Earlier this week the Queensland Court of Appeal dismissed an application for leave to appeal a decision of the District Court in relation to proceedings brought by the Bank of Queensland against two directors who made a personal guarantee of a $500,000 loan to their company (which is now in liquidation).

Whilst this particular case provides no extraordinary legal implications or principles, it serves as a reminder that directors of companies need to be cautious and diligent to avoid being held personally liable for a company’s debts.

It is a fundamental principle of company law that the identity and existence of a company is separate to that of its shareholders and controllers. The principle provides a shield or veil of protection for directors in their day to day operation of a company. However, there are circumstances where this ‘separate entity’ principle will not apply.

Possibly the most common way that directors will become accountable for a company’s liability is when the director has made a personal guarantee in respect of the company’s obligations. The law is only able to protect the directors of a company so far as they seek to protect themselves.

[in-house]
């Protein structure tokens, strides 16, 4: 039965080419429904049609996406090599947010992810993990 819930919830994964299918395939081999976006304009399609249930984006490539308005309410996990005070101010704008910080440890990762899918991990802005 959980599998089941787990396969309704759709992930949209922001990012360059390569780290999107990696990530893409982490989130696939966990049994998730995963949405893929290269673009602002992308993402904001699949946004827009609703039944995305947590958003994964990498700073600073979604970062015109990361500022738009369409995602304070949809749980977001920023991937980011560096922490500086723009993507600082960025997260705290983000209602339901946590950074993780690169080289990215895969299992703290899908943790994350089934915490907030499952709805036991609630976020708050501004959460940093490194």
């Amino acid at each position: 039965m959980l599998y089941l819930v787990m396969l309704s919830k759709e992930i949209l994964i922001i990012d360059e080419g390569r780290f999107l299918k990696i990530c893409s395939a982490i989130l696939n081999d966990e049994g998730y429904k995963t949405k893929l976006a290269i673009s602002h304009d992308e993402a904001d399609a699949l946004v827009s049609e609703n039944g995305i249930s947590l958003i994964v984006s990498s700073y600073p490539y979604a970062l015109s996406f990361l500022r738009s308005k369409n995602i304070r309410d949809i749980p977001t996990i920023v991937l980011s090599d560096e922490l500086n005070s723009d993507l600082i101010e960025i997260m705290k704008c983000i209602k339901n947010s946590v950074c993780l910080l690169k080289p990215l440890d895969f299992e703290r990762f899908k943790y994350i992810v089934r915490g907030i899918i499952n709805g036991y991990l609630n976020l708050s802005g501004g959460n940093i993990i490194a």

A director’s guarantee is a serious undertaking which allows a lender to hold the director personally liable to pay any debts if the company is unable to meet its obligations. It is not uncommon for a lender to require a director to guarantee a loan and with a company that has minimal assets, the giving of a guarantee can be a serious decision and it will place a significant financial risk on the individual.

The case highlights the common situation directors might find themselves in on the back side of what seemed to be a bright future. These kinds of cases highlight the value of seeking advice before entering into transactions which will bind the company, and more importantly those that bind the individual.